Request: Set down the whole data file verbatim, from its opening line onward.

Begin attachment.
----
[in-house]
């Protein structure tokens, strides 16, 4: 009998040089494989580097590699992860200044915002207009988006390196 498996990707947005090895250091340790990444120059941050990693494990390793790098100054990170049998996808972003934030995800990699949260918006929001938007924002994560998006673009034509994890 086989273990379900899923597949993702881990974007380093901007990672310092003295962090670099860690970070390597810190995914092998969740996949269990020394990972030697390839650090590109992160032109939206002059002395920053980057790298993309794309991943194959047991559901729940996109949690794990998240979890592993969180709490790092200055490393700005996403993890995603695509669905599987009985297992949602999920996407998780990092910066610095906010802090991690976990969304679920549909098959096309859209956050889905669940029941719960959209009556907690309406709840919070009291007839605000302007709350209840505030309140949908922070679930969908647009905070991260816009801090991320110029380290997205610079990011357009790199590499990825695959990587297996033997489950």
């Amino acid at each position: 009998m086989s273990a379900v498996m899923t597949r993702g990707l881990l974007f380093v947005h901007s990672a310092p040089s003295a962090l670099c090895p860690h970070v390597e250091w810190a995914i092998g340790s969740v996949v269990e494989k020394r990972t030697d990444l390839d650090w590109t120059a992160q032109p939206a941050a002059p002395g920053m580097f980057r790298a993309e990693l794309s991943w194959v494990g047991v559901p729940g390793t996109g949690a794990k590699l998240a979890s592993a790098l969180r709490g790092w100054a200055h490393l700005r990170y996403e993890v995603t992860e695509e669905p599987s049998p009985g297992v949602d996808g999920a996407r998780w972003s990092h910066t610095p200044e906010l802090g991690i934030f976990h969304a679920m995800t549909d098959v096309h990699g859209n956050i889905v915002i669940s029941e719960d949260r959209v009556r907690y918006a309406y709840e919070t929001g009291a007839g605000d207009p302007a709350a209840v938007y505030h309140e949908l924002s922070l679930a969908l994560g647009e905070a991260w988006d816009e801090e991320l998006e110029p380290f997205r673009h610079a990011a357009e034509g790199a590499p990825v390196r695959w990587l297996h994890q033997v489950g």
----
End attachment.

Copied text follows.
[in-house]
């Protein structure tokens, strides 16, 4: 009998040089494989580097590699992860200044915002207009988006390196 498996990707947005090895250091340790990444120059941050990693494990390793790098100054990170049998996808972003934030995800990699949260918006929001938007924002994560998006673009034509994890 086989273990379900899923597949993702881990974007380093901007990672310092003295962090670099860690970070390597810190995914092998969740996949269990020394990972030697390839650090590109992160032109939206002059002395920053980057790298993309794309991943194959047991559901729940996109949690794990998240979890592993969180709490790092200055490393700005996403993890995603695509669905599987009985297992949602999920996407998780990092910066610095906010802090991690976990969304679920549909098959096309859209956050889905669940029941719960959209009556907690309406709840919070009291007839605000302007709350209840505030309140949908922070679930969908647009905070991260816009801090991320110029380290997205610079990011357009790199590499990825695959990587297996033997489950």
């Amino acid at each position: 009998m086989s273990a379900v498996m899923t597949r993702g990707l881990l974007f380093v947005h901007s990672a310092p040089s003295a962090l670099c090895p860690h970070v390597e250091w810190a995914i092998g340790s969740v996949v269990e494989k020394r990972t030697d990444l390839d650090w590109t120059a992160q032109p939206a941050a002059p002395g920053m580097f980057r790298a993309e990693l794309s991943w194959v494990g047991v559901p729940g390793t996109g949690a794990k590699l998240a979890s592993a790098l969180r709490g790092w100054a200055h490393l700005r990170y996403e993890v995603t992860e695509e669905p599987s049998p009985g297992v949602d996808g999920a996407r998780w972003s990092h910066t610095p200044e906010l802090g991690i934030f976990h969304a679920m995800t549909d098959v096309h990699g859209n956050i889905v915002i669940s029941e719960d949260r959209v009556r907690y918006a309406y709840e919070t929001g009291a007839g605000d207009p302007a709350a209840v938007y505030h309140e949908l924002s922070l679930a969908l994560g647009e905070a991260w988006d816009e801090e991320l998006e110029p380290f997205r673009h610079a990011a357009e034509g790199a590499p990825v390196r695959w990587l297996h994890q033997v489950g």